The 12.0.1 Help on Plan caching says "The plan cache is a per-connection cache of the data structures used to execute an access plan."
However, observed behavior would indicate that "per-connection" may not apply when the separate connections are different invocations of the same web service... that a Very Bad Plan cached for a Query From Hell inside a web service stored procedure can persist (for a while, long enough to confuse(1) the observer :) across multiple invocations of the web service.
I suspect the details are complex and hard to explain for us Deltas (ok, Gammas :) but any attempt to do so would be welcome!
Footnote (1): An example of "confuse the observer" is "How come the new clustered index makes my plan look a million times faster in the ISQL Plan Viewer, but my web service is still running slow? ...no, wait, NOW it's faster, after running it fifty times!"
In a comment on his answer to a related question Mark Culp wrote this: "We have discussed (and have experimented with) cross connection plan caching but it is hard to get it right so this feature has not (yet) made it into the released product."
If I remember correctly in SA 12 we introduced connection pooling for web service requests. This means that the database connection is put back into a pool when the web service request completes. If a new web service request arrives for the database within a short period of time (30 seconds I think) then the database connection will be pulled out of the pool and used to handle the request. This pooling technique saves the time to create and tear down the database connection ... but the new web service request must still go through the same parsing, mapping, and authentication process.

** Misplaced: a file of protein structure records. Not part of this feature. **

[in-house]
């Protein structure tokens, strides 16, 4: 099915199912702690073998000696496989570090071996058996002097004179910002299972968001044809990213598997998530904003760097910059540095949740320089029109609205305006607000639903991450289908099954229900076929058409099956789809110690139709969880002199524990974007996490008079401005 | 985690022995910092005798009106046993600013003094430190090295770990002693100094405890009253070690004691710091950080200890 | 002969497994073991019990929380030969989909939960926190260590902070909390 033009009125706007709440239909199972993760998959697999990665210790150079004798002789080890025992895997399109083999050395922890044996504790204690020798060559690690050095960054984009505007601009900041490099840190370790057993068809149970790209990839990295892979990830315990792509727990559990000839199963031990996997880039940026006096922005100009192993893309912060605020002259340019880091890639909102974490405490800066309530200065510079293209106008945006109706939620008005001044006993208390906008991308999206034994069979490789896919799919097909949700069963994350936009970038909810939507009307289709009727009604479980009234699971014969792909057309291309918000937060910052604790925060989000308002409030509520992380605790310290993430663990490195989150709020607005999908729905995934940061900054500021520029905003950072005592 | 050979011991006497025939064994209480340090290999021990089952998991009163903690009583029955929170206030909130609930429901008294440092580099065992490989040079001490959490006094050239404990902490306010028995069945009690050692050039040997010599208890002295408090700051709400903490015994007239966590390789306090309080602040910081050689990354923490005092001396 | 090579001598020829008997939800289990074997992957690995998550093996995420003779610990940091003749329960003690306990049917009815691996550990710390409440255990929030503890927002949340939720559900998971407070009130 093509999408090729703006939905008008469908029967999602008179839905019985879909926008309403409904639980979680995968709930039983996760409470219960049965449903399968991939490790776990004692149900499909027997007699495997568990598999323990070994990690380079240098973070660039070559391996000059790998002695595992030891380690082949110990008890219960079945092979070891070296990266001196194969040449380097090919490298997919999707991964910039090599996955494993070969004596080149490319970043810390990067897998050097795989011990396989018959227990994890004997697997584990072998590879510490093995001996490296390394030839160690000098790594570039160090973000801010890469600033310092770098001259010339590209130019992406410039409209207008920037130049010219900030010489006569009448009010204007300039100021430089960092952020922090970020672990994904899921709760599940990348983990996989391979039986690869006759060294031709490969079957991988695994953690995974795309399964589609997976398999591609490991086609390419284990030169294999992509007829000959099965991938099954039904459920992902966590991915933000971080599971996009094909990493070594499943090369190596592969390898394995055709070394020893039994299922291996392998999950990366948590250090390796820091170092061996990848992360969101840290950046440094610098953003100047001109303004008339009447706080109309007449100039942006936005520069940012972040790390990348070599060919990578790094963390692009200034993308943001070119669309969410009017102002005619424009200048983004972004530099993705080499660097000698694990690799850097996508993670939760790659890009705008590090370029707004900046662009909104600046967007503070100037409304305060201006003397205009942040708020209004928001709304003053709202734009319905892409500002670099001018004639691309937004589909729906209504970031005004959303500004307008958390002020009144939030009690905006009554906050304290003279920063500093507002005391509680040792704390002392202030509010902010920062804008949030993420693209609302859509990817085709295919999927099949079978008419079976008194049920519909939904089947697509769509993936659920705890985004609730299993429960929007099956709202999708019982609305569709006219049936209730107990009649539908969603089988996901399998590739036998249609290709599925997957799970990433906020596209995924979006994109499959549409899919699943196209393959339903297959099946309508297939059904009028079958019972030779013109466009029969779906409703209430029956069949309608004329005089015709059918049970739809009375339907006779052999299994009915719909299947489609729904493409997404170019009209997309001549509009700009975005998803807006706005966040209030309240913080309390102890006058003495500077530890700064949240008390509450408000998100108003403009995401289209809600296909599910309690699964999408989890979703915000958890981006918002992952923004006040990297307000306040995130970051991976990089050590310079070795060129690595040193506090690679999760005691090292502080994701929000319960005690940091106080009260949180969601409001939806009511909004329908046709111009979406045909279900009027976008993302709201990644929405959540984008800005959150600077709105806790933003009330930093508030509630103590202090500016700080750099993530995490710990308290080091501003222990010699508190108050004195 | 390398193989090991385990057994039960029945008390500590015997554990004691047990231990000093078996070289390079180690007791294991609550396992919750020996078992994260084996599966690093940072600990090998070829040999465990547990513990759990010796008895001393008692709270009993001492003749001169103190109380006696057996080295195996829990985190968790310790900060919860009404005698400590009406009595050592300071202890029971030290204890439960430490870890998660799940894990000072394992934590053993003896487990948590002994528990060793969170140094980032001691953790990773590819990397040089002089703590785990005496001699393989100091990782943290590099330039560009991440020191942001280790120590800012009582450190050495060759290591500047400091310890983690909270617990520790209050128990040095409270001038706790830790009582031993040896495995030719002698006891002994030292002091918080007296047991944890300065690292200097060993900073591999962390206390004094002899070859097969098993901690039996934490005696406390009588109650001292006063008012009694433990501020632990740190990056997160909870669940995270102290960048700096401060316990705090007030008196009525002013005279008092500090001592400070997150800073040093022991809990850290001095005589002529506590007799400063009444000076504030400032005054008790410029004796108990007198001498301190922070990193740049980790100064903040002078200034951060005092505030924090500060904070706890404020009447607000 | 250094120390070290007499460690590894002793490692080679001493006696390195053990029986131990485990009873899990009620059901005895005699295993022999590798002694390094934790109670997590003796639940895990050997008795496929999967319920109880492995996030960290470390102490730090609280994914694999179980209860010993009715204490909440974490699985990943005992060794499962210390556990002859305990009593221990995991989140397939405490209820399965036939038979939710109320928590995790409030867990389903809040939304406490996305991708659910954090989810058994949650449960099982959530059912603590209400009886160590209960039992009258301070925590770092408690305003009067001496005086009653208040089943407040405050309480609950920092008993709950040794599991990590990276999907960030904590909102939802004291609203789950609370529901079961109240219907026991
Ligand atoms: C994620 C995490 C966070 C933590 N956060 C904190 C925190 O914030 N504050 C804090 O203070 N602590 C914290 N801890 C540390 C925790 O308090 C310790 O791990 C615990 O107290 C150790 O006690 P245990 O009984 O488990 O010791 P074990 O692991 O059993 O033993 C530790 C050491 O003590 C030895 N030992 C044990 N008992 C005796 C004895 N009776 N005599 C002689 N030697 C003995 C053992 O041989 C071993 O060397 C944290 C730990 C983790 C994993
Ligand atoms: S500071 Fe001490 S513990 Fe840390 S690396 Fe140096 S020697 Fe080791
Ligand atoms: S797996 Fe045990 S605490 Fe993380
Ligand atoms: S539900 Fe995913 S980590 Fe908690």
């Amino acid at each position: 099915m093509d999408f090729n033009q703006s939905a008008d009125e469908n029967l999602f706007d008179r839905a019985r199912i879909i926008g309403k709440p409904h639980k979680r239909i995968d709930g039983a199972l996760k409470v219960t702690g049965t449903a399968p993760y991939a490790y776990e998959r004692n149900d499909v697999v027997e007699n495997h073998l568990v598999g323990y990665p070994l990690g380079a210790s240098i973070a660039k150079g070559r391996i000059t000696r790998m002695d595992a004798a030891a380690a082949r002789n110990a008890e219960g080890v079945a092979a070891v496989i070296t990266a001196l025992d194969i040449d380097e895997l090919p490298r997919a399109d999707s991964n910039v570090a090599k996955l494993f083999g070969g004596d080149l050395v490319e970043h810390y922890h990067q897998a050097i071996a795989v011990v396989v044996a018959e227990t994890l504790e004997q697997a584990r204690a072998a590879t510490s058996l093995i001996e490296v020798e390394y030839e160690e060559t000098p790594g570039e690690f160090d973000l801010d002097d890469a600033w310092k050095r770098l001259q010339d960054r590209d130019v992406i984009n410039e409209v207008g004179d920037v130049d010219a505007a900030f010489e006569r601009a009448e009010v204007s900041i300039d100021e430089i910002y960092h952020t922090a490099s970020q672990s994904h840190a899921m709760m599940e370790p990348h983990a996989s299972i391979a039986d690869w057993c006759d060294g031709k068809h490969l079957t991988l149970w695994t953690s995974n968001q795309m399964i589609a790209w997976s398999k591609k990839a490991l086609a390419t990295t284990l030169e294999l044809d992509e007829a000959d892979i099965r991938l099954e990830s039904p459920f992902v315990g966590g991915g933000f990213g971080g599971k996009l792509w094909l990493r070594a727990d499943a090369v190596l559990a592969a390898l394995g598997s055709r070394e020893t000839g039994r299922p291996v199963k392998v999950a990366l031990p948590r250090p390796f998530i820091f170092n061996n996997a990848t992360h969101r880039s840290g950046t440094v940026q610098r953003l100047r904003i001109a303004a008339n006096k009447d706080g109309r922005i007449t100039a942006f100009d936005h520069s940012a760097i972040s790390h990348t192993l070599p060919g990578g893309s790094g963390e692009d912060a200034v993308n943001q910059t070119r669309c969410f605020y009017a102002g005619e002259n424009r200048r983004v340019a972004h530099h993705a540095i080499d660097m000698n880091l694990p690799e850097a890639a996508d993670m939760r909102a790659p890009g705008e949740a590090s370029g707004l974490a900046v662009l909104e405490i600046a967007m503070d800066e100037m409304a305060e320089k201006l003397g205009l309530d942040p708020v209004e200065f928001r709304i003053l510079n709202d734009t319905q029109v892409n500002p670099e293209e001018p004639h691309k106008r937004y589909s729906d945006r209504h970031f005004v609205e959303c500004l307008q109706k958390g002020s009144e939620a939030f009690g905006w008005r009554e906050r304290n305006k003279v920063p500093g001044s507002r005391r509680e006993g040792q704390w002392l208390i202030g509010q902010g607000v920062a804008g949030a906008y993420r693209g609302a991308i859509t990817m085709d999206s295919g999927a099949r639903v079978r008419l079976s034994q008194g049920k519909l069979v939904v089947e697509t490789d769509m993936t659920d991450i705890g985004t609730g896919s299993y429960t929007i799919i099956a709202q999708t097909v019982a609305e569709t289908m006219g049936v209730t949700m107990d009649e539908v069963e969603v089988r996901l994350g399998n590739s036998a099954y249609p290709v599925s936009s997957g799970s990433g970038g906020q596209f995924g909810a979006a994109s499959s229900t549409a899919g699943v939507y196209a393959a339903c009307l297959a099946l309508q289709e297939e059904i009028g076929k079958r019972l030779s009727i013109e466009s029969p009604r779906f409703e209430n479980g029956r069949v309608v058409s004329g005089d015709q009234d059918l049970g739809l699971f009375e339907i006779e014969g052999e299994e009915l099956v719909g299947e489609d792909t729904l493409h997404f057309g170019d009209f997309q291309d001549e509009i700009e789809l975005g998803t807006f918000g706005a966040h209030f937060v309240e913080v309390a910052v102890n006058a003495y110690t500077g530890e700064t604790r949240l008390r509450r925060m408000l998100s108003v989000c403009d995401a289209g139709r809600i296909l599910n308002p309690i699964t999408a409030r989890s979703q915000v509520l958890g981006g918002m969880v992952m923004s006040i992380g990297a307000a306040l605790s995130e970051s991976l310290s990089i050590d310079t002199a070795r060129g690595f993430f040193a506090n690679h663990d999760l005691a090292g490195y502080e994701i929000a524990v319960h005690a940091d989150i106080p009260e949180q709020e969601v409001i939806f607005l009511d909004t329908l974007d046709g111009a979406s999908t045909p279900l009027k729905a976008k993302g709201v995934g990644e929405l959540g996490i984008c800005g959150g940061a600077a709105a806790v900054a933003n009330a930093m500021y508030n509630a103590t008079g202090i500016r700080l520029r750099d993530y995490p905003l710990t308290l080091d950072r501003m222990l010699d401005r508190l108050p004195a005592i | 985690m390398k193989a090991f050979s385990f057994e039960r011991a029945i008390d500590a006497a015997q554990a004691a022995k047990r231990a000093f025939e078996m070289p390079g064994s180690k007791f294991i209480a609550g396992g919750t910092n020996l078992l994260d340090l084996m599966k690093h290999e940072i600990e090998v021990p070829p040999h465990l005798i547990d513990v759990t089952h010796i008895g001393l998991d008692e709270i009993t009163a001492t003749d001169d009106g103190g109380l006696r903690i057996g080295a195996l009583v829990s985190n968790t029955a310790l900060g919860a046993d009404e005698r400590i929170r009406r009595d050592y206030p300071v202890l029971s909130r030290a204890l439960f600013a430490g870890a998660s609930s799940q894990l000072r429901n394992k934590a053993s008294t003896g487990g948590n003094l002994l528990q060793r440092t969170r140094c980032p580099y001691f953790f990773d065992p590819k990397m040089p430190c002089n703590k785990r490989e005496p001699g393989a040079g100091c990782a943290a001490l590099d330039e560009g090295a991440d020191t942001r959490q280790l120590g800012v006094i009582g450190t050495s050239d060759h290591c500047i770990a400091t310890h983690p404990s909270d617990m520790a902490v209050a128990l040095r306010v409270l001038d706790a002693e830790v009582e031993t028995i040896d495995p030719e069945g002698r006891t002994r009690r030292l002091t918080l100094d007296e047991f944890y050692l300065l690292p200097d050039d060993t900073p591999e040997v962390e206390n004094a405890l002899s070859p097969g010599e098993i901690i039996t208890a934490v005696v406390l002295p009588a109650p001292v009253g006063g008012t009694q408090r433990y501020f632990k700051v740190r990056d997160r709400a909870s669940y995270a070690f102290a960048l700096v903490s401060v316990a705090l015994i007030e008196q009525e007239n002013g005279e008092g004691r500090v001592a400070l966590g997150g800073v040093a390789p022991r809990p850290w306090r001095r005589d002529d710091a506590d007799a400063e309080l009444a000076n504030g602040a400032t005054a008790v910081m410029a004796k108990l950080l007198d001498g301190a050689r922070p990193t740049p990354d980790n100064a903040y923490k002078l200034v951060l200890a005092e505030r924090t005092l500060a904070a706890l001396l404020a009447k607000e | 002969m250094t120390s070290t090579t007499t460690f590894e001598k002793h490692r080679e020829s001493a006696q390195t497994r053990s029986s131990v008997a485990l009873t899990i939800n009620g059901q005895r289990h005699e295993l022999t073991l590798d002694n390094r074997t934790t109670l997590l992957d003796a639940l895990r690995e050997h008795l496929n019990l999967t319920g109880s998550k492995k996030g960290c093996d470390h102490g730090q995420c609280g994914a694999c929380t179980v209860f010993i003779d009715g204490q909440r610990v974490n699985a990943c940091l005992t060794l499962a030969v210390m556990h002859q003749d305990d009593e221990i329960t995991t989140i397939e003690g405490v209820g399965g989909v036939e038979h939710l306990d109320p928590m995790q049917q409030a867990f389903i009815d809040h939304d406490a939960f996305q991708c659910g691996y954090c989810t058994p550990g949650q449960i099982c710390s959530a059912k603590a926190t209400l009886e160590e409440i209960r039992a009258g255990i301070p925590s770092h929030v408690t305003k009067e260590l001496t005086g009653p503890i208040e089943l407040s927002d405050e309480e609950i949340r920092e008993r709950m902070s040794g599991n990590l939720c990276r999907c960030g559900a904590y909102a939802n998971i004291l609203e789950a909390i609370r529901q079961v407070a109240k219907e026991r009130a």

Now here's the rub: to ensure that there is no leakage of information from one request to the next, when a connection goes into the pool the connection is "cleaned" by closing all cursors, dropping all temp tables and connection variables, and a few other things (that I can't remember right now).
Net result is that the plan cache is
I say "normal" web requests because if you are using HTTP sessions then everything that I have said above does not apply. When you use HTTP sessions the database connection used to handle the web request is maintained completely intact between web requests - the connection is associated with the HTTP session and will only be used to handle requests associated with the session and therefore there is no concern about information leakage between requests (since that is exactly why you would use sessions - to keep information on the connection between requests) and therefore the no cleaning is performed.
So how do you solve the "I have a bad cached plan; how do I get rid of it?"? You have two methods:
The first solution is likely easiest to do on a running system.